The Indiana Pacers, with Roy Hibbert and David West in the middle, have been the Eastern Conference's bullies of basketball for the last half-decade. (Their Western counterparts, of course, are Zach Randolph and Marc Gasol and the Memphis Grizzlies).

But that's all changed now, as West signed with the San Antonio Spurs, Hibbert was traded to the Los Angeles Lakers, and the Pacers are embracing the league-wide trend of the last few years: small ball.

It's a stark contrast to their recent identity, but it might be worth it given the current personnel. Just how well will it work, though? CBS Sports' Matt Moore dove into the issue recently:

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"The biggest change will see Paul George move to smallball four, at least part of the time. It's an idea that George isn't exactly thrilled about, and that Bird says just isn't that big of a deal. In 2014, George posted up just five percent of the time. Obviously, George will be used as a stretch four as the Pacers look to go four or five out. But there's just no real evidence to know how George will function as a rebounder, defending true bigs or even as a primary screener.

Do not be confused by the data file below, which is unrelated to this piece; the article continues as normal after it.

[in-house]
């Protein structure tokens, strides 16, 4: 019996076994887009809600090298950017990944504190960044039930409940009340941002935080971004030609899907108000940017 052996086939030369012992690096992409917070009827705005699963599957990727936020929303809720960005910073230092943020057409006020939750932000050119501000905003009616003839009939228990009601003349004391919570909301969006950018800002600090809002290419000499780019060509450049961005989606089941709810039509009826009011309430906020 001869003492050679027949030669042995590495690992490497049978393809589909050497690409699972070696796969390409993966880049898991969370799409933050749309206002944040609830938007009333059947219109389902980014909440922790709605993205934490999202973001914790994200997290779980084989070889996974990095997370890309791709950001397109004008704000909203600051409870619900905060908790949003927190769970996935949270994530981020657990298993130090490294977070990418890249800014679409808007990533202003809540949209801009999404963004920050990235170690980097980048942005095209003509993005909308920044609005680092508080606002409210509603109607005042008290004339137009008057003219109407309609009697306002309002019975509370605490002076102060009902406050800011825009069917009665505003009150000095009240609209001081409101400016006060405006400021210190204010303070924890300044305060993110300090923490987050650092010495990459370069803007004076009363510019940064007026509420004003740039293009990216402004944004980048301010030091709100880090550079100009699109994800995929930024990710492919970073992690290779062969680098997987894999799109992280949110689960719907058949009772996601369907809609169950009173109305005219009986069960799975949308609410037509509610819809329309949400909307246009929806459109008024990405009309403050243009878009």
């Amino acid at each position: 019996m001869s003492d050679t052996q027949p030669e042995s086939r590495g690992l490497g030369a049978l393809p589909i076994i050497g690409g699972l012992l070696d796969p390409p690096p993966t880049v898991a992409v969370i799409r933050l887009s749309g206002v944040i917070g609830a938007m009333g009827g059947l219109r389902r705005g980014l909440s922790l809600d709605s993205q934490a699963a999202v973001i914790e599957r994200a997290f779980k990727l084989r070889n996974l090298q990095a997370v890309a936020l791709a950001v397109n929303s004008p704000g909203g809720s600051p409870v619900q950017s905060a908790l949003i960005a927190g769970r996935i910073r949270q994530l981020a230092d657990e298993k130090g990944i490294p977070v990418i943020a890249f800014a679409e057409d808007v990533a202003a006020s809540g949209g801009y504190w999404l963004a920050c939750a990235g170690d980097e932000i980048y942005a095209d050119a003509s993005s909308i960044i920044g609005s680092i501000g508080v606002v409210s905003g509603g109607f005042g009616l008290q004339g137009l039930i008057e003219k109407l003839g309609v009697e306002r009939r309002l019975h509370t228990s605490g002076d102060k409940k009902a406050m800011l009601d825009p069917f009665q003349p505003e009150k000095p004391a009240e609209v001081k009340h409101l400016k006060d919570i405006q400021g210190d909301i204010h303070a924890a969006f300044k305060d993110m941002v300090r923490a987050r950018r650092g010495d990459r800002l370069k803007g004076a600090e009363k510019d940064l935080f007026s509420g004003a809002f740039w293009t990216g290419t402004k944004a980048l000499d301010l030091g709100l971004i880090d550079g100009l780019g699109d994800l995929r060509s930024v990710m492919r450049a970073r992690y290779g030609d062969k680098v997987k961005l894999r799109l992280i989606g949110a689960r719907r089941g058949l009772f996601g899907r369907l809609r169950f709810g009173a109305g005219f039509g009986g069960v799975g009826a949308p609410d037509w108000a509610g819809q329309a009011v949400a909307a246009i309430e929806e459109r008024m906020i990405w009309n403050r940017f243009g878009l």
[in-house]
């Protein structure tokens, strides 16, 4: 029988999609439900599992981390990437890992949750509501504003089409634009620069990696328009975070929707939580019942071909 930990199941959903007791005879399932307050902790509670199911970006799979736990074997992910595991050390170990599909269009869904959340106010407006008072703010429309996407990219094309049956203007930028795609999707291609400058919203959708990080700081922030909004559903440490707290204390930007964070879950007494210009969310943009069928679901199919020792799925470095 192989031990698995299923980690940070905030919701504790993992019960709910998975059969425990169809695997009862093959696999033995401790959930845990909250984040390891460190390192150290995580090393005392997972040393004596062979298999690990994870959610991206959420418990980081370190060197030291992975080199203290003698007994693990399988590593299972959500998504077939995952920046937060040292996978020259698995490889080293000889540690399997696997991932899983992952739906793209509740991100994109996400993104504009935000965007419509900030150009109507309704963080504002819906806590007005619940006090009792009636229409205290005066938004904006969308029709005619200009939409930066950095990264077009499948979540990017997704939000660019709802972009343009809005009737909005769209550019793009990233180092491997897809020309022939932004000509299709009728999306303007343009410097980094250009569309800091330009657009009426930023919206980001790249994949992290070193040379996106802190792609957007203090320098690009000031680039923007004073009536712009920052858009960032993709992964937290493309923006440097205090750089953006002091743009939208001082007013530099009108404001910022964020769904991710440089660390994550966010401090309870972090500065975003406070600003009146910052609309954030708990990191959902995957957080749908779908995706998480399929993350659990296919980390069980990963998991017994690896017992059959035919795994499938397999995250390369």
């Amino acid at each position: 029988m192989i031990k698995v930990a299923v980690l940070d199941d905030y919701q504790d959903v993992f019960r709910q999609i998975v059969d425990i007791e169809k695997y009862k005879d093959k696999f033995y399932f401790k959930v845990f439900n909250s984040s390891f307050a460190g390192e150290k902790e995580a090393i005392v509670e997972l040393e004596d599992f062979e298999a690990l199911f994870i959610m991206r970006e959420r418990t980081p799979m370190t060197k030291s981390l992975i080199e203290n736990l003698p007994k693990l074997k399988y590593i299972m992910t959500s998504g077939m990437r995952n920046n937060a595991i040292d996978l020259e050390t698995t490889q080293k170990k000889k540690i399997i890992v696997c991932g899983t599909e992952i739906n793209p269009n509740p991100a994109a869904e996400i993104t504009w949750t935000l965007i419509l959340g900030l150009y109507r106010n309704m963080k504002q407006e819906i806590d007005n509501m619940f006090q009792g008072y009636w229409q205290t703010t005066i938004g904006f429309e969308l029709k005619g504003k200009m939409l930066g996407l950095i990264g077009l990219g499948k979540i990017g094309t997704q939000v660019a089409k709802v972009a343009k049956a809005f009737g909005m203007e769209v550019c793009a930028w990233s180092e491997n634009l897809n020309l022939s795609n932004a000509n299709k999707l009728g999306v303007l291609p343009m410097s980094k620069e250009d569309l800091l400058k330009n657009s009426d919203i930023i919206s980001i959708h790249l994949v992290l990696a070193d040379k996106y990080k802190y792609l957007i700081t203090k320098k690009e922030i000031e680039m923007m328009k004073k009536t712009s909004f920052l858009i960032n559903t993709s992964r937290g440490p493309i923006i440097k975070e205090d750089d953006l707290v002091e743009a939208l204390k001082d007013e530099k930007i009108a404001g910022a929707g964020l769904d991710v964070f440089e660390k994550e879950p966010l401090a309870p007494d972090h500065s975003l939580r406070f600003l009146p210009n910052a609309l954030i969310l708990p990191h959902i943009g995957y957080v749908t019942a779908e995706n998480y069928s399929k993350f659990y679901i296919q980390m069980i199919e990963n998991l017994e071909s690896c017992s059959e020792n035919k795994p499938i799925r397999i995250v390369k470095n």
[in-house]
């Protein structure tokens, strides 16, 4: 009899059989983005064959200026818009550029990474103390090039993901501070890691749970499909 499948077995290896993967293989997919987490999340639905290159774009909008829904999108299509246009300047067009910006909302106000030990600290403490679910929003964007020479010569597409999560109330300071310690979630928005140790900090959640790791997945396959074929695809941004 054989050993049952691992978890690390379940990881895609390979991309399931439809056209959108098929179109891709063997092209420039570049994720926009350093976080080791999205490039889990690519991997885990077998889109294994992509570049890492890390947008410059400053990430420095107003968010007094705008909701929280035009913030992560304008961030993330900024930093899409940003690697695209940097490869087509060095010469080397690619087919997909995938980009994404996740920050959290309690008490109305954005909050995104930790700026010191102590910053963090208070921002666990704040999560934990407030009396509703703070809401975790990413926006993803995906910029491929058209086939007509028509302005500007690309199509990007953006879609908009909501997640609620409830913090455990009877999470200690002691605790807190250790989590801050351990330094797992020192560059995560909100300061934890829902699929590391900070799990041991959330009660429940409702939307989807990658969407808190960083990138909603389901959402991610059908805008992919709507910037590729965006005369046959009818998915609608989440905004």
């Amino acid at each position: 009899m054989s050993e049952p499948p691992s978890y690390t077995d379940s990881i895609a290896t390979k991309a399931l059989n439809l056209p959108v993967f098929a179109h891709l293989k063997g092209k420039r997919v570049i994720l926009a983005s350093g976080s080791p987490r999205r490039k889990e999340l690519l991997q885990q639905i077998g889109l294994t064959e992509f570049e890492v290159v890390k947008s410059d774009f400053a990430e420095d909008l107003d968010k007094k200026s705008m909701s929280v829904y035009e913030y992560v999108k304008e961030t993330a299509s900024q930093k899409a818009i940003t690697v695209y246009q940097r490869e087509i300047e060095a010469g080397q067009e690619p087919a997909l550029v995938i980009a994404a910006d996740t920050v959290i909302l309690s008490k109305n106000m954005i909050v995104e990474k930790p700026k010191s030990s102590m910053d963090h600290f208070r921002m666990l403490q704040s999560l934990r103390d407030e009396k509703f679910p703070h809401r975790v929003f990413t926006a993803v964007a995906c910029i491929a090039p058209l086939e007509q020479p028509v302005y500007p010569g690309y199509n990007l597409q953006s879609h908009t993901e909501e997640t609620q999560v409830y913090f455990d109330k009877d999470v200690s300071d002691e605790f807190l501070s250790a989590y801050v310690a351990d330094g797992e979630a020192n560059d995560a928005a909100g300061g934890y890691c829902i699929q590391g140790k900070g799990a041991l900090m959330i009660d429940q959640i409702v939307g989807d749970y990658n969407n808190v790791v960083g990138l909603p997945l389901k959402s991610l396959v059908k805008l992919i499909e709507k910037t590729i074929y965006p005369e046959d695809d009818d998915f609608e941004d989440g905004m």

"Bird has said the move is designed with the intent of taking the stress off George's injured leg by not making him chase small forwards. The problem, of course, is that it doesn't cover the issue of him having to defend bigger, stronger players, and to attack them on the glass. There's a tradeoff.

"There's also the question of whether the offensive upgrades with Ellis will be enough to lift the offense. Frank Vogel's teams have been sound and disciplined, but woefully inefficient offensively. Can this new shift to faster, smaller basketball lead to the improved offense the Pacers want? How much progress can they make in a year?"

This is the question that will define the Pacers' season. It's impossible to predict just how good they'll be, but it's safe to say they're probably a notch below the East's elite (the Cleveland Cavaliers, for sure). After that, though, they're in the mix for home court, potentially, and should seriously content for a playoff spot at the very least.

(h/t CBS Sports)